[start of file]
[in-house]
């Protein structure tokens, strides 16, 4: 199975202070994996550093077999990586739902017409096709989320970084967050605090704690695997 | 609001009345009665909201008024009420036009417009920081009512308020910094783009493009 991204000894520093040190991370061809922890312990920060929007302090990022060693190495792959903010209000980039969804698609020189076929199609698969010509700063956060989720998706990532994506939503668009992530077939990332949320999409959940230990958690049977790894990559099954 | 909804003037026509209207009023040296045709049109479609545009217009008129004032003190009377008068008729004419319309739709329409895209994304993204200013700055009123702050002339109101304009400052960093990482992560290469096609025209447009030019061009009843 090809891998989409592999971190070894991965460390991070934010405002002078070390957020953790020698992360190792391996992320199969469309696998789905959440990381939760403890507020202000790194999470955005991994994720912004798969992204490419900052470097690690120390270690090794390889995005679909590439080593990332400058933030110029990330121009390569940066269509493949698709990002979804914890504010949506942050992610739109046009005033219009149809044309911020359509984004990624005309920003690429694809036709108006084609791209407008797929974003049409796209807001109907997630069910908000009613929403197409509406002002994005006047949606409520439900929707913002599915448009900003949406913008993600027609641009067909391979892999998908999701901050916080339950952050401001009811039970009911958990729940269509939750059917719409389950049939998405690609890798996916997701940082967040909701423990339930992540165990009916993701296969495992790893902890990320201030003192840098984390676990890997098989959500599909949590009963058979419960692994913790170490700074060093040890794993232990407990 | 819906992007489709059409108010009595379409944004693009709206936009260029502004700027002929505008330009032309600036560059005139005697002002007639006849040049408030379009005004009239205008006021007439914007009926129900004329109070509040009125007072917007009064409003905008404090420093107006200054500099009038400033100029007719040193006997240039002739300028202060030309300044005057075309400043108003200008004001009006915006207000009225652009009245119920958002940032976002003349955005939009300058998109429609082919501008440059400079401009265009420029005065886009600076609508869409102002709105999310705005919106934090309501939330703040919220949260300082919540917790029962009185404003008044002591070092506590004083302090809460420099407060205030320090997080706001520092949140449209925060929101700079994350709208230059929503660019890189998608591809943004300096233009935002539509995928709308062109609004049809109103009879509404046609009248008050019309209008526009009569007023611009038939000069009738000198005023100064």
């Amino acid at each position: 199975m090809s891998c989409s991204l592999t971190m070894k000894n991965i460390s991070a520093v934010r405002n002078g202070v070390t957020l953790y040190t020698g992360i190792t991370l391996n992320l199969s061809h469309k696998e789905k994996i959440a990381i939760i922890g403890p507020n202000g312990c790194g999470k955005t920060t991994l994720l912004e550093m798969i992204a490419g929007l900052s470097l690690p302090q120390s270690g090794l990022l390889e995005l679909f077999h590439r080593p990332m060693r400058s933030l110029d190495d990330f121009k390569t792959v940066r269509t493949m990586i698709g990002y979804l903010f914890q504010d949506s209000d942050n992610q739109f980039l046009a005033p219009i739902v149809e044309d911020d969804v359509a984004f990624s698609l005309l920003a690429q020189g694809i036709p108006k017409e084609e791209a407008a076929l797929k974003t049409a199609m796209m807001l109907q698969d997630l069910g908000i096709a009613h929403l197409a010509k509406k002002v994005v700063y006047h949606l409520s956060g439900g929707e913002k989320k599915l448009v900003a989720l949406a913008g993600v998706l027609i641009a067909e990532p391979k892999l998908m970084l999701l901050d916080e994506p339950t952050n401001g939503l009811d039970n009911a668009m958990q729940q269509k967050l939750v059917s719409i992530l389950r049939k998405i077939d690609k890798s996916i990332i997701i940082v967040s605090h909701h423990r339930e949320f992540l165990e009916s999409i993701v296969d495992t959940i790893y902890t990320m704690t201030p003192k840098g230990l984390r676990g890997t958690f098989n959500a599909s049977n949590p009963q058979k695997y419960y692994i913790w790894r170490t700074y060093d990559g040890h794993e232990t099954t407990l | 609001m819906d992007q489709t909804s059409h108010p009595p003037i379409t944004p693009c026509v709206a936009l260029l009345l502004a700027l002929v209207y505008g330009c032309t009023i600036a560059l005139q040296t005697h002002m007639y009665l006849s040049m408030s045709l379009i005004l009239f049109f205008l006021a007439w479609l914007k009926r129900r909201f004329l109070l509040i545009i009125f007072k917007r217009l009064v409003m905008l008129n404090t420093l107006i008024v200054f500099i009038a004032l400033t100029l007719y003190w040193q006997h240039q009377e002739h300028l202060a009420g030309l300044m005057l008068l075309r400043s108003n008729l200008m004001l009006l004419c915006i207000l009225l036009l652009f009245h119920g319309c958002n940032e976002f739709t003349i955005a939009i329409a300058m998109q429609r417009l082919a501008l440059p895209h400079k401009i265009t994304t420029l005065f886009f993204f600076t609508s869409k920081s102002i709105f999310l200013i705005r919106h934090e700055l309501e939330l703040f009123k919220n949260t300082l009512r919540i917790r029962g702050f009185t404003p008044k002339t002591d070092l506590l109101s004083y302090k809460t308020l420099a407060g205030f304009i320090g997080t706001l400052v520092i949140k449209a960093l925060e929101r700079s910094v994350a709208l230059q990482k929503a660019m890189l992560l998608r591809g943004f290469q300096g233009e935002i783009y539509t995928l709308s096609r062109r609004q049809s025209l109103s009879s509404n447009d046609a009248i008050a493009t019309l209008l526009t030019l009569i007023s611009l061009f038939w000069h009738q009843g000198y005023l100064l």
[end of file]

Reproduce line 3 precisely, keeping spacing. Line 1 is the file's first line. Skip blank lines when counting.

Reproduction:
């Amino acid at each position: 199975m090809s891998c989409s991204l592999t971190m070894k000894n991965i460390s991070a520093v934010r405002n002078g202070v070390t957020l953790y040190t020698g992360i190792t991370l391996n992320l199969s061809h469309k696998e789905k994996i959440a990381i939760i922890g403890p507020n202000g312990c790194g999470k955005t920060t991994l994720l912004e550093m798969i992204a490419g929007l900052s470097l690690p302090q120390s270690g090794l990022l390889e995005l679909f077999h590439r080593p990332m060693r400058s933030l110029d190495d990330f121009k390569t792959v940066r269509t493949m990586i698709g990002y979804l903010f914890q504010d949506s209000d942050n992610q739109f980039l046009a005033p219009i739902v149809e044309d911020d969804v359509a984004f990624s698609l005309l920003a690429q020189g694809i036709p108006k017409e084609e791209a407008a076929l797929k974003t049409a199609m796209m807001l109907q698969d997630l069910g908000i096709a009613h929403l197409a010509k509406k002002v994005v700063y006047h949606l409520s956060g439900g929707e913002k989320k599915l448009v900003a989720l949406a913008g993600v998706l027609i641009a067909e990532p391979k892999l998908m970084l999701l901050d916080e994506p339950t952050n401001g939503l009811d039970n009911a668009m958990q729940q269509k967050l939750v059917s719409i992530l389950r049939k998405i077939d690609k890798s996916i990332i997701i940082v967040s605090h909701h423990r339930e949320f992540l165990e009916s999409i993701v296969d495992t959940i790893y902890t990320m704690t201030p003192k840098g230990l984390r676990g890997t958690f098989n959500a599909s049977n949590p009963q058979k695997y419960y692994i913790w790894r170490t700074y060093d990559g040890h794993e232990t099954t407990l | 609001m819906d992007q489709t909804s059409h108010p009595p003037i379409t944004p693009c026509v709206a936009l260029l009345l502004a700027l002929v209207y505008g330009c032309t009023i600036a560059l005139q040296t005697h002002m007639y009665l006849s040049m408030s045709l379009i005004l009239f049109f205008l006021a007439w479609l914007k009926r129900r909201f004329l109070l509040i545009i009125f007072k917007r217009l009064v409003m905008l008129n404090t420093l107006i008024v200054f500099i009038a004032l400033t100029l007719y003190w040193q006997h240039q009377e002739h300028l202060a009420g030309l300044m005057l008068l075309r400043s108003n008729l200008m004001l009006l004419c915006i207000l009225l036009l652009f009245h119920g319309c958002n940032e976002f739709t003349i955005a939009i329409a300058m998109q429609r417009l082919a501008l440059p895209h400079k401009i265009t994304t420029l005065f886009f993204f600076t609508s869409k920081s102002i709105f999310l200013i705005r919106h934090e700055l309501e939330l703040f009123k919220n949260t300082l009512r919540i917790r029962g702050f009185t404003p008044k002339t002591d070092l506590l109101s004083y302090k809460t308020l420099a407060g205030f304009i320090g997080t706001l400052v520092i949140k449209a960093l925060e929101r700079s910094v994350a709208l230059q990482k929503a660019m890189l992560l998608r591809g943004f290469q300096g233009e935002i783009y539509t995928l709308s096609r062109r609004q049809s025209l109103s009879s509404n447009d046609a009248i008050a493009t019309l209008l526009t030019l009569i007023s611009l061009f038939w000069h009738q009843g000198y005023l100064l």